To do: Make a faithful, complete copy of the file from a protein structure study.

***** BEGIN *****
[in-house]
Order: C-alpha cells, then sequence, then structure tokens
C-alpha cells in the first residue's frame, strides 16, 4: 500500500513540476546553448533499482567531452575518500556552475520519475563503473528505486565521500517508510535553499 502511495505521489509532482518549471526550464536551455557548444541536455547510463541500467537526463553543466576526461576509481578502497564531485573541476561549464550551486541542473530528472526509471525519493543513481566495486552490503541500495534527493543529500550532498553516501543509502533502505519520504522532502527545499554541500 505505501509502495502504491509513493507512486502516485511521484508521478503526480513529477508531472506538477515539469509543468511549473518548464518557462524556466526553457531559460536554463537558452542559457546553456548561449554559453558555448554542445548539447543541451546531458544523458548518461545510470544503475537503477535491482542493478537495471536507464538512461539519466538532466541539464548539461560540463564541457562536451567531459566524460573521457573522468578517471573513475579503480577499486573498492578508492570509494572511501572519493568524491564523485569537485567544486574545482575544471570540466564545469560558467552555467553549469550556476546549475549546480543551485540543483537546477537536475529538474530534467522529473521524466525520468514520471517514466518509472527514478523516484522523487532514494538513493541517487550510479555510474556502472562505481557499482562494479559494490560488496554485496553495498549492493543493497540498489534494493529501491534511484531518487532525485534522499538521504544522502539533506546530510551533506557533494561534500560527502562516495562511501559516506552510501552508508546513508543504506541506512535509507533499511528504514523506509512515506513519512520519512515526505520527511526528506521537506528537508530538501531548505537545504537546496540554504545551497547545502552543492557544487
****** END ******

[in-house]
Order: C-alpha cells, then sequence, then structure tokens
C-alpha cells in the first residue's frame, strides 16, 4: 500500500513540476546553448533499482567531452575518500556552475520519475563503473528505486565521500517508510535553499 502511495505521489509532482518549471526550464536551455557548444541536455547510463541500467537526463553543466576526461576509481578502497564531485573541476561549464550551486541542473530528472526509471525519493543513481566495486552490503541500495534527493543529500550532498553516501543509502533502505519520504522532502527545499554541500 505505501509502495502504491509513493507512486502516485511521484508521478503526480513529477508531472506538477515539469509543468511549473518548464518557462524556466526553457531559460536554463537558452542559457546553456548561449554559453558555448554542445548539447543541451546531458544523458548518461545510470544503475537503477535491482542493478537495471536507464538512461539519466538532466541539464548539461560540463564541457562536451567531459566524460573521457573522468578517471573513475579503480577499486573498492578508492570509494572511501572519493568524491564523485569537485567544486574545482575544471570540466564545469560558467552555467553549469550556476546549475549546480543551485540543483537546477537536475529538474530534467522529473521524466525520468514520471517514466518509472527514478523516484522523487532514494538513493541517487550510479555510474556502472562505481557499482562494479559494490560488496554485496553495498549492493543493497540498489534494493529501491534511484531518487532525485534522499538521504544522502539533506546530510551533506557533494561534500560527502562516495562511501559516506552510501552508508546513508543504506541506512535509507533499511528504514523506509512515506513519512520519512515526505520527511526528506521537506528537508530538501531548505537545504537546496540554504545551497547545502552543492557544487